County resident Tealia McCurdy staying strong in cancer battle

Theo Tate

Montgomery City resident Tealia McCurdy and daughter Magnolia pose near the Team Tealia Fundraiser at the Man Shop in Wellsville on April 17. THEO TATE PHOTO

Sitting at her lawn chair in the parking lot at the Man Shop in Wellsville on April 17, Tealia McCurdy enjoyed watching a sand volleyball match of 10 players under chilly conditions.

The Montgomery City resident wished she was out there playing.

But because she has colon cancer, McCurdy can’t play any sports.

“I wish I could,” McCurdy said.

In the early 2000s, McCurdy was an athlete at Wellsville-Middletown High School, playing softball and basketball. She later participated in volleyball leagues at Wellsville.

Now, McCurdy is determined to beat cancer so she could start playing sports again.

“Our goal for her is to ring that bell,” said Melissa Burton, McCurdy’s friend and co-worker at the Noble Health Clinic in Montgomery City.

The sand volleyball match was part of the Team Tealia fundraiser that was held at the Man Shop. There were sand volleyball and cornhole tournaments, a 50/50 drawing and barbecue at the event.

Another Team Tealia fundraiser is scheduled for May 8. There will be a softball tournament at the Wellsville Ballpark that starts at 8 a.m. Then, there will be a dinner and a silent auction at Grace Lutheran Hall at 4 p.m.

Proceeds of all of the fundraisers will help pay for medical expenses.

“With all of them combined, we would like to get at least $50,000,” Burton said. “We have three Florida vacations donated. We have a whole bunch of baskets for the silent auction.”

McCurdy said she is pleased with the support from the Wellsville community.

“It’s amazing,” she said. “It’s unbelievable that the community has come together and helped with everything.”

McCurdy, 36, was diagnosed with Stage 3C colon cancer a year ago. There are four stages of colon cancer, which is the second deadliest cancer in the United States.

“I started having some issues about a year or so ago, like constipation and stool issues and different things like that,” said McCurdy, who had a colonoscopy in November. “I kind of put it off thinking, “Oh, it’s nothing. It’s not a big deal.’ But things started getting worse. So then finally, I had some blood work done. The blood work didn’t look good. Then, I went to get a GI (gastrointestinal) exam. The GI did an upper and lower and they found cancer. I have no family history of colon cancer.”

The cancer was spread into McCurdy’s sphincter, lymph nodes and uterus. Burton, who used to babysit McCurdy when she was a little girl, said she was shocked with the news.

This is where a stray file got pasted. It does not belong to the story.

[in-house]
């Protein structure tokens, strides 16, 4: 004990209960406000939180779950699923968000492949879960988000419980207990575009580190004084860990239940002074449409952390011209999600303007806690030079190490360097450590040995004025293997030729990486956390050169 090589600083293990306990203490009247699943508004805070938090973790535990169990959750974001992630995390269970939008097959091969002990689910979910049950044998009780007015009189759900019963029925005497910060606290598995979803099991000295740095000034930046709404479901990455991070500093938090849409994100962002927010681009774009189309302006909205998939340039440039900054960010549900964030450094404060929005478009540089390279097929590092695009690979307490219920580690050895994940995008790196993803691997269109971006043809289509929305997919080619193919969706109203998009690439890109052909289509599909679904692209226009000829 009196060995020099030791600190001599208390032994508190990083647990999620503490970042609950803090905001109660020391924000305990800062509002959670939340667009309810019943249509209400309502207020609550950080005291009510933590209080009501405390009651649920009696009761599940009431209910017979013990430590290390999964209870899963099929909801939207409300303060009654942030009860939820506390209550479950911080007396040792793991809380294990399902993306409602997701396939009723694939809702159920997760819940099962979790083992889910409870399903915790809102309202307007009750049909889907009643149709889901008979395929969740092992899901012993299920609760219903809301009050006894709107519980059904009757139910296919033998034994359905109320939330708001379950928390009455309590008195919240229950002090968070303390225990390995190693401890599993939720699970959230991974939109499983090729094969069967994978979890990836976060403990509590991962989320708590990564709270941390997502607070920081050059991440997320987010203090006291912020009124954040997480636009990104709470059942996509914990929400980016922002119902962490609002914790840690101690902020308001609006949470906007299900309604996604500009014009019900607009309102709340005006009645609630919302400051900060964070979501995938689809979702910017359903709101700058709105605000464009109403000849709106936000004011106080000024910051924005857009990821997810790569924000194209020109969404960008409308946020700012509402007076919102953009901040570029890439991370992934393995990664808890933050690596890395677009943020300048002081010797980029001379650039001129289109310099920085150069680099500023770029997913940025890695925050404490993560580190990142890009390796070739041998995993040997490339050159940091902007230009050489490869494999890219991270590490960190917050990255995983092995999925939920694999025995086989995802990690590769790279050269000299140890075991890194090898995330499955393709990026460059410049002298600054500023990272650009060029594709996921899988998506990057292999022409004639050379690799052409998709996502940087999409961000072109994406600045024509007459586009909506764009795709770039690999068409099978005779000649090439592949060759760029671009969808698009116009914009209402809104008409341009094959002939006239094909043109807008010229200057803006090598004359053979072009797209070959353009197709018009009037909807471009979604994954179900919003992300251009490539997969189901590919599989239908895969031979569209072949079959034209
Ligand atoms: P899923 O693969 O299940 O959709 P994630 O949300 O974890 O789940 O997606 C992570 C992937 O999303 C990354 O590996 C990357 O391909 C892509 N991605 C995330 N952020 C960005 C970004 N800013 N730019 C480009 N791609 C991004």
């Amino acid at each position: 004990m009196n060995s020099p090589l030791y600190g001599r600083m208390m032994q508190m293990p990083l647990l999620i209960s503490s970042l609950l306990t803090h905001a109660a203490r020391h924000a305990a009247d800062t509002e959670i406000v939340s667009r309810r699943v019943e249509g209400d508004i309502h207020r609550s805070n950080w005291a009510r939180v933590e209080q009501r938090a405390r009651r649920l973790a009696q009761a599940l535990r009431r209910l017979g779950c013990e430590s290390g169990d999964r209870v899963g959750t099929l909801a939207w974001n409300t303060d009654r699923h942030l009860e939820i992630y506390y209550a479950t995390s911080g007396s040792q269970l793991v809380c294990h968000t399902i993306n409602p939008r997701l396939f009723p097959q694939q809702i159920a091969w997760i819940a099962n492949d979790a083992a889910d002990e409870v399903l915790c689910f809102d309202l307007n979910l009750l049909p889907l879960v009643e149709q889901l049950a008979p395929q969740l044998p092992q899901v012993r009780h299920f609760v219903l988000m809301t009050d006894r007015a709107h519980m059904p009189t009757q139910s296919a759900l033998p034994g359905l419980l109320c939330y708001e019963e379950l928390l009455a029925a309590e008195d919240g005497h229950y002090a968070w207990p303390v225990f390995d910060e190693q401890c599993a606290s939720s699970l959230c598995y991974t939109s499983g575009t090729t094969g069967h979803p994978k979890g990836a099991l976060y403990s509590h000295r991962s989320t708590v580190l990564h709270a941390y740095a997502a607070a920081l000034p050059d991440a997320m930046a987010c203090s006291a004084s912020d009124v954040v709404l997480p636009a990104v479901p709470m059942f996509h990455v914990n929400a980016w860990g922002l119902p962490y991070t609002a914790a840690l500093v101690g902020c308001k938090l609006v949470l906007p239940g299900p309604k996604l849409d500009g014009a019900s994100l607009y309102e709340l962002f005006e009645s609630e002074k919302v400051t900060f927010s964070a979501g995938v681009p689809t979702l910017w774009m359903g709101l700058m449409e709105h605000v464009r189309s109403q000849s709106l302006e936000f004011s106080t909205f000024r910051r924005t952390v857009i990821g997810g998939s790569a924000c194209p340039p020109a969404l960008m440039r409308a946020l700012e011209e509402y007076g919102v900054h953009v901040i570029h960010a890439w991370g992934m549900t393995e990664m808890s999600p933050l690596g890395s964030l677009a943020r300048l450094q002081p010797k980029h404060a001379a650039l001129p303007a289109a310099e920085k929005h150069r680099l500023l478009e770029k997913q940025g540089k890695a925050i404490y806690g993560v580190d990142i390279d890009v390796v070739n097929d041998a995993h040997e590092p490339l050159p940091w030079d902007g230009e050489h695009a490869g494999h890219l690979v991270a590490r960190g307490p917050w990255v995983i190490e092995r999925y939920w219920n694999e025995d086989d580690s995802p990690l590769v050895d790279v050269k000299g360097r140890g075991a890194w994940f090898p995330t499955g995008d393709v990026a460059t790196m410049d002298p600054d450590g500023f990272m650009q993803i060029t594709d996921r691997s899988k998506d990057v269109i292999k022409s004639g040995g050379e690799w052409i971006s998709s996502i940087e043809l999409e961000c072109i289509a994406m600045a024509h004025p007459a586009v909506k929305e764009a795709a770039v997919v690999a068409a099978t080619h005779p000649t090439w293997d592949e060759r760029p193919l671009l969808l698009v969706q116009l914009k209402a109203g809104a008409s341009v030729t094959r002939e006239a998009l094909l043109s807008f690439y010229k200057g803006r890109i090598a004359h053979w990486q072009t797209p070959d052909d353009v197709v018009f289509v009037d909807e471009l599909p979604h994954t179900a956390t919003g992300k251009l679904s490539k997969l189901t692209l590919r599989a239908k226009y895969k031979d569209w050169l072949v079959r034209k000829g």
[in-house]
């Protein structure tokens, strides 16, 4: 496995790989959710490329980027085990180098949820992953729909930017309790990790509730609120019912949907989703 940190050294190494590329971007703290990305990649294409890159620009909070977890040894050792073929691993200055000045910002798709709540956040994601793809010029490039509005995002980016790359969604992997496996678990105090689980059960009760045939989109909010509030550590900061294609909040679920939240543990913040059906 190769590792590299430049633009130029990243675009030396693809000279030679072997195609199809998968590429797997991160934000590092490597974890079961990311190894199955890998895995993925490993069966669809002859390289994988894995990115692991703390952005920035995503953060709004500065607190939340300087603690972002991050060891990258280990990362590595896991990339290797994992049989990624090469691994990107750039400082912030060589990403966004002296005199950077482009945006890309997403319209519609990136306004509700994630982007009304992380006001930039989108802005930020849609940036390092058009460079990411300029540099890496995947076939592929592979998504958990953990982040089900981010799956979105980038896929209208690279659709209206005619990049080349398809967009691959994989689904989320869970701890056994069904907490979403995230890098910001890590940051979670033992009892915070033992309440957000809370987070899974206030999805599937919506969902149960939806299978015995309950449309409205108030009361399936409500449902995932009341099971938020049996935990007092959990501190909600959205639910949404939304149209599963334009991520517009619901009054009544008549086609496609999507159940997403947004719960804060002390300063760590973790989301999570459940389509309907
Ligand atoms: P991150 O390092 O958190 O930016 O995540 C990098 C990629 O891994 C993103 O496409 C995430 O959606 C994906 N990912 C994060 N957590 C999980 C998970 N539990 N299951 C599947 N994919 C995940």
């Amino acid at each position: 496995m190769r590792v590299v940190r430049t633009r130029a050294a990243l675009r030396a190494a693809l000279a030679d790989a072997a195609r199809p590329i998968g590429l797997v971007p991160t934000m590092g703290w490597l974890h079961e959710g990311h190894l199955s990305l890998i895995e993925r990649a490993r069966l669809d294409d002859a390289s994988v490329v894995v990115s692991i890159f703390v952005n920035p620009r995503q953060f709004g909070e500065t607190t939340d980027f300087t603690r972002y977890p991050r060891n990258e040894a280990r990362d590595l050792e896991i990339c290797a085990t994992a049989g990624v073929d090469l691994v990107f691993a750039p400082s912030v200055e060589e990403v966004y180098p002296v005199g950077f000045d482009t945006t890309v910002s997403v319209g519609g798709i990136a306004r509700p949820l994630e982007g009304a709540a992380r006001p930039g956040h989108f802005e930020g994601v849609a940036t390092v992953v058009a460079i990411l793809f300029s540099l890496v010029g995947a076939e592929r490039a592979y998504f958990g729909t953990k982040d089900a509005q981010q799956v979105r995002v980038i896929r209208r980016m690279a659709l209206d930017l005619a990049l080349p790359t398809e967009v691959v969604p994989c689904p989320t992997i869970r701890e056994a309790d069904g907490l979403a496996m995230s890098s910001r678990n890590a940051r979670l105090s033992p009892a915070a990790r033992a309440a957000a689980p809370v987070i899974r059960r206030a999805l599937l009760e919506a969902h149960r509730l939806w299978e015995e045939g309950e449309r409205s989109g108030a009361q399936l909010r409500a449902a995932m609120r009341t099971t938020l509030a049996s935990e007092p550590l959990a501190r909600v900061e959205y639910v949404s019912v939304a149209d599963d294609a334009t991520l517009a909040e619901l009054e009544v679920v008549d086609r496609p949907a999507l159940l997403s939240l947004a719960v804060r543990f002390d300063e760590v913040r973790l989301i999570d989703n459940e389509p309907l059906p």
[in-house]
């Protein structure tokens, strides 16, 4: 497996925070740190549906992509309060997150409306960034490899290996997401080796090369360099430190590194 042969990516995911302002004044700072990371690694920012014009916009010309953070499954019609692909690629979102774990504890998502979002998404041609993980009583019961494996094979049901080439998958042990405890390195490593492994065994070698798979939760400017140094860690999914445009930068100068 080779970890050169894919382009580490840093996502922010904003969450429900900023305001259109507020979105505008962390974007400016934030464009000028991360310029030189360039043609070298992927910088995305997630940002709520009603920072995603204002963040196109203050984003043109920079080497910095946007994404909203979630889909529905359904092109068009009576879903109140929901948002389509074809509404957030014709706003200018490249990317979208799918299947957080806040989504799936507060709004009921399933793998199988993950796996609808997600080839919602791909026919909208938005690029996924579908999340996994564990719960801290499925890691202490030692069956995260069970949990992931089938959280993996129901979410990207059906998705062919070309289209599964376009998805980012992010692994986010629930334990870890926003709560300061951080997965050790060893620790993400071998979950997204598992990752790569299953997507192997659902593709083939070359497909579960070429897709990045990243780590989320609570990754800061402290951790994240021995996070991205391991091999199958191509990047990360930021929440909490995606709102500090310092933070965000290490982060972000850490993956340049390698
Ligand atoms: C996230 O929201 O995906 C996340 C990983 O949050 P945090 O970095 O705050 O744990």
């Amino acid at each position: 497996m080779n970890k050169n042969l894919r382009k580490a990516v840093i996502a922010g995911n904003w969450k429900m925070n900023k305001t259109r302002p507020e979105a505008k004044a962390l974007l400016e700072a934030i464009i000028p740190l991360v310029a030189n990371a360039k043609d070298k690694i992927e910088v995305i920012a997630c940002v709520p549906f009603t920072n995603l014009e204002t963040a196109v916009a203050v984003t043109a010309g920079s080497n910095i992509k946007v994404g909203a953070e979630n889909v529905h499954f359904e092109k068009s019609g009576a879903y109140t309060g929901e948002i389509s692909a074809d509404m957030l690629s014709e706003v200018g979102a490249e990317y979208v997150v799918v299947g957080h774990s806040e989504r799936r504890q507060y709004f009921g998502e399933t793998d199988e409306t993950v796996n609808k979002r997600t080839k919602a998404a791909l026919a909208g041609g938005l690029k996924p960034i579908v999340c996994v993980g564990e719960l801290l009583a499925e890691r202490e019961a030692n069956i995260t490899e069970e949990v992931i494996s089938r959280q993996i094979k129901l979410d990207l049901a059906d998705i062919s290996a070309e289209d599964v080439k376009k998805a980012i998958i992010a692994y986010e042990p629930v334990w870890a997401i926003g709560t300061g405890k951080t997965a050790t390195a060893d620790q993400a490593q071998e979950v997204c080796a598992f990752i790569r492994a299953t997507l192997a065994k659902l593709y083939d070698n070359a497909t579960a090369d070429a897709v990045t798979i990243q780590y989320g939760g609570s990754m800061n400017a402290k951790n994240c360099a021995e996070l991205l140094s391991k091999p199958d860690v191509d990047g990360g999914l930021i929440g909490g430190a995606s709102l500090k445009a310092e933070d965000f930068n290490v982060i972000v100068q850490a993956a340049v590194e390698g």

“It was devastating,” she said. “It hit our clinic hard. Many tears were shed.”

McCurdy lived in Wellsville most of her life until she moved to Montgomery City in 2016. She works as a licensed practical nurse at the Noble Health clinic. She took a leave of absence due to her cancer.

“I have to have surgery on May 21, which is a big, big surgery,” said McCurdy, who graduated from W-M in 2003. “I probably will be out for a couple of more months doing rehab and stuff. Hopefully, by the end of the year, I’ll be back to work.”

McCurdy said after she found out her cancer diagnosis, she got plenty of help from her colleagues such as Burton, Melanie Carr and Tina Birkner.

“They all kind of jumped together and said, ‘Let’s do this Team Tealia,’” McCurdy said. “That’s how it all came together. They were my backbone. I couldn’t have made it through without them, that’s for sure.”

Burton said McCurdy remains upbeat despite her health issues.

“She’s a trooper,” Burton said. “She’s non-stop and on the go. She stays very active with her daughter and her husband. She plays cards with her friends and goes bowling. She’s been keeping herself very active as much as she can.”

McCurdy has a two-year-old daughter named Magnolia. Her husband, Gary, is a deputy of the Audrain County Sheriff’s Department.

McCurdy said her daughter has been a big inspiration to her.

“She’s my go-to,” McCurdy said. “I have to go for her. She’s my push. If it wasn’t for her, it would have been harder.”

McCurdy has some advice for people who are showing symptoms of colon disorders.

“I had the symptoms, but I didn’t have all of them in the beginning,” McCurdy said. “If you’re having symptoms, go get tested. Whether you’re aging or not, just go do it. Get the blood work done and get the colonoscopy done.”



Montgomery Standard

115 W. Third St.
PO Box 190
Montgomery City, MO 63361

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